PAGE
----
Gender & ICTs
Does internet technology make the realisation of economic, social, cultural rights a stronger possibility, especially for women and gender nonconforming people? This is the question that the GenderIT.org edition on ESC rights and the internet seeks to answer. The GISWatch report on ESC rights looks at various contexts around the world of how the internet has acted largely as an enabler for ESC rights, and sometimes as a dis-abler or rather a selective enabler, that widens the gaps around existing axis of social and economic difference.
Does the internet make the realisation of economic, social, cultural rights a stronger possibility, especially for women and gender nonconforming people? This is the question that our edition on ESC rights and the internet seeks to answer.
The non-territorial, transborder Internet has overlaid layers of complexity to the human rights debate.
Concern with the role Facebook may or may not have played in swaying the outcome of the U.S.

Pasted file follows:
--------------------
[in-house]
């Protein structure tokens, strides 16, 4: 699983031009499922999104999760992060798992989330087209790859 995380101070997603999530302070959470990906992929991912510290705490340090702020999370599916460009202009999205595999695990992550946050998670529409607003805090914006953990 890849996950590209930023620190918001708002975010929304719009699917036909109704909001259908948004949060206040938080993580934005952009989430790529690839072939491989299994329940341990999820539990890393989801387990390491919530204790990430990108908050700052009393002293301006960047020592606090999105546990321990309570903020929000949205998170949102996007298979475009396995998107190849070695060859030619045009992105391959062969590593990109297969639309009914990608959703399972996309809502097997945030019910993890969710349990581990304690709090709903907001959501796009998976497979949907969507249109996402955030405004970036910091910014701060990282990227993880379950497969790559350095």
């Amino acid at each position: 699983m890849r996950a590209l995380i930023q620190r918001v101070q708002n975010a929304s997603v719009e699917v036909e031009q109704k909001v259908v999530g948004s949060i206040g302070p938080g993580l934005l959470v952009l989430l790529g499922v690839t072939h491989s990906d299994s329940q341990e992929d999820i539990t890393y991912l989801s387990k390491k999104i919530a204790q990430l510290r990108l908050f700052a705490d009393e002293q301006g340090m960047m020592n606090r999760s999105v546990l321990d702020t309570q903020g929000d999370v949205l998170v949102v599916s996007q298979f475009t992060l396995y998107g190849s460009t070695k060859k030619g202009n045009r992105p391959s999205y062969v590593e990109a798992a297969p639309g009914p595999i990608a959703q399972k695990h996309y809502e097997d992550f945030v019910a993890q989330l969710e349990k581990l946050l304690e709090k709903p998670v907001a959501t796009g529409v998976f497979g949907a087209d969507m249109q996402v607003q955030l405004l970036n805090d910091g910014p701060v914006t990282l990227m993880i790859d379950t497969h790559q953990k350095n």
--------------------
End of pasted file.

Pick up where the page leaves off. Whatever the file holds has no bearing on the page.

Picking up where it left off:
The Global Information Society Watch report last year (GISWatch) dealt explicitly with internet and sexual rights, and this year the report examines the “link between economic, social, cultural (ESC) rights and the
“It is a revolutionary act to take control of our voices and the technology to speak of our own lives,” says Jennifer Radloff in this article for GenderIT.org, in which she explains the methodology, the process, and the importance of digital storytelling. For the full stories, visit our new digital storytelling platform at stories.apc.org!
"We see and value the transformative potential of the internet": Jac sm Kee received the Stieg Larsson Award 2016
Stieg Larsson, the author of the Millennium Trilogy, tirelessly fought against racism and misogyny, and for freedom of speech. A fight based on a simple idea: that everyone has the right to be themselves.
This edition brings to us the voices from the campaigns scattered across the world, from the Democratic Republic of Congo to Canada, Bosnia and Herzegovina to India. The editorial written by Sara Baker who has led the campaign for almost 4 years now points to the shift that has taken place recently, and how online VAW is being acknowledged as a problem in mainstream news, included as an offence in the laws of several countries.
How have internet technologies changed in the past decade? How have these changes affected the way we engage, relate, organise and take action? Have you been involved in Take Back the Tech!? How has campaigning made a difference in your community? Let’s write our collective story of feminist engagement with technology for transformation. Take action!